Development of Bald Eagle Etiquette for the Chehalis Flats – Harrison Mills.
Prepared for the ‘coalition of the concerned’ – by the Chehalis Flats Bald Eagle & Salmon Preserve Committee. This document is to be constantly updated by the various ecologically concerned groups: the Sts’ailes First Nations, the Harrison Mills Regional Association, the Fraser Valley Bald Eagle Festival Committee, the Salmon Stronghold and the Hancock Wildlife Foundation. Feb 13, 2013
Background of Chehalis Flats Bald Eagle & Salmon Preserve Concerns:
Sts’ailes local name for Chehalis Bald Eagle & Salmon Preserve is Lhá:lt
The Fraser Valley Bald Eagle Festival has promoted the presence of bald eagles in the Harrison Mills area for nearly 20 years. Most recently David Hancock reviewed various bald eagle winter concentration areas in British Columbia and Alaska. The historic evidence clearly shows that bald eagles frequent many spawning rivers throughout the northwest, with large numbers recorded at specific sites like the Chilkat River in Alaska, the Squamish River near Brackendale BC and the Harrison River, a tributary of the lower Fraser River of British Columbia. Just upstream along the Harrison is the alluvial fan forming the Chehalis Flats where the largest concentrations of bald eagles in the world have been recorded. This same river flats is designated part of the first Salmon Stronghold, to signify this is Canada’s most productive river ecosystem. This area is special and deserves special attention.
The reasons for these eagle movements and the huge gatherings of eagles on the Chehalis Flats in southern British Columbia are largely two-fold: weather conditions up north and salmon availability for the eagles throughout the area. The food availability locally is driven by the incredible productivity of the Harrison River system salmon runs. Historically we have seen that just having lots of spawned out carcasses does in itself not bring record numbers of eagles. Normally the wintering eagles are dispersed all along the northwest coastal salmon rivers, feasting on the carcasses until they are eaten out or frozen under the ice. As this food source disappears under the ice or is eaten out, the eagles move south. On top of the influence of weather conditions is the actual numbers of salmon actually returning to the different rivers each season. Fewer spawned-out salmon in the northern rivers simply means, regardless of impacting weather, that less poundage of salmon are there to feed eagles – or bears, gulls, wolves etc. With fewer spawning carcasses to the north, the eagles come south to the Chehalis Flats.
The past 15 years of gradual build-up in numbers of wintering eagles at Harrison Mills seem to be related to a decline in other spawning salmon populations in northern rivers – and of course due to the increasing numbers of eagles. Then in 2010 we had a world record for a gathering of eagles. David Hancock counted individually 7362 eagles in a 3 kilometer section of the Chehalis Flats and probably several thousand more existed in the trees, soaring and spread southward to Harrison Bay (Hancock D above). This is almost twice the size of any earlier recorded gathering of eagles anywhere in the world.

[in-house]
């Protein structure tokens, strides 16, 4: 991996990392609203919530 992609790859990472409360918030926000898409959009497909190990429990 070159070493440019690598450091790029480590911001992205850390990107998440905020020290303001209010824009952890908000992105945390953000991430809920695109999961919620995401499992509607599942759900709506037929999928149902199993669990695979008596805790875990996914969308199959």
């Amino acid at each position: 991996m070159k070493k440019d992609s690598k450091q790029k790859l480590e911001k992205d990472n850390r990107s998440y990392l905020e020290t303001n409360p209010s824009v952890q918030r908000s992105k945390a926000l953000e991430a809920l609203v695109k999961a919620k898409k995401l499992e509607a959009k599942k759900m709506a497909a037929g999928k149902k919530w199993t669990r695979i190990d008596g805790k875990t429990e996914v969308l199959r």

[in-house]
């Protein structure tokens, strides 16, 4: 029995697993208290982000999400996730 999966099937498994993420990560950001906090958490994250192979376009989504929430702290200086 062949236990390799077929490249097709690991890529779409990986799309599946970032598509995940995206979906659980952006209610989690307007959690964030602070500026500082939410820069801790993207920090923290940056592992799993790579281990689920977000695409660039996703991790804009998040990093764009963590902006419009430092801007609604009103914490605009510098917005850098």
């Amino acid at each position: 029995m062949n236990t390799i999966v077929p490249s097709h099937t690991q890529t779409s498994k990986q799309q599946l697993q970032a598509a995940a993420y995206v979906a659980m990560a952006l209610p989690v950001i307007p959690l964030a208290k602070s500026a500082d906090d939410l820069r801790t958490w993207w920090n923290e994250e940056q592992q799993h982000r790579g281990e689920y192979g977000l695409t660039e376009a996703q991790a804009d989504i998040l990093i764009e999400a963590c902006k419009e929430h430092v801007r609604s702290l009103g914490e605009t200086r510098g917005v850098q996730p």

The point to be made here is that our big numbers of eagles here are likely the result of the collapse of most of the northern runs of chum salmon in the fall of 2010. We are simply at the southern end of their potential migration and with fewer salmon carcasses to the north the eagles kept coming south. We greeted them, and they depend upon, the food resource of the Chehalis Flats, Canada’s most productive salmon river.
The importance of the fish and the Chehalis Flats alluvial fan are increasingly important to bald eagles. The flats are the southern most of the large salmon spawning areas and do not just offer one of the last great feasting areas for the eagles before nesting but an important resting and socializing place for the eagles to build up reserves for winter. As might be expected the Harrison Mills area also hosts the world’s largest known eagle night roost: the cirque of hills and ancient lowland forest of cedar and Douglas fir surrounding Echo Lake, one kilometer west of the Chehalis Flats. Each night and morning the eagles can be seen entering and leaving this ancient roost site. All the large forest surrounding the Chehalis—Harrison complex serve as day and night roosts for bald eagles in good weather.
The Chehalis Flats cut with the channels for spawning salmon, the surrounding shorelines of giant cottonwoods, the hills along both sides of the Harrison Valley from Mt. Woodside on the east to the Echo Lake cirque and night roost to the west, constitute one of the world’s greatest bald eagle wintering habitats known. The salmon flats of the Chehalis that feed these wintering eagles is a national treasure that needs protecting.
The Salmon Concerns: Undoubtedly an even bigger issue justifying the preservation of the Chehalis Flats is the welfare of the vast diversity of spawning salmon and the year-round sensitivity of spawning and rearing habitats utilized by these salmon population. The Harrison River and its tributaries have recently been proclaimed Canada’s most important salmon river and been designated the first Salmon Stronghold in Canada. The aim of the Salmon Stronghold is to preserve the total biological diversity that characterizes this area as one of the most productive rivers in the Pacific Northwest.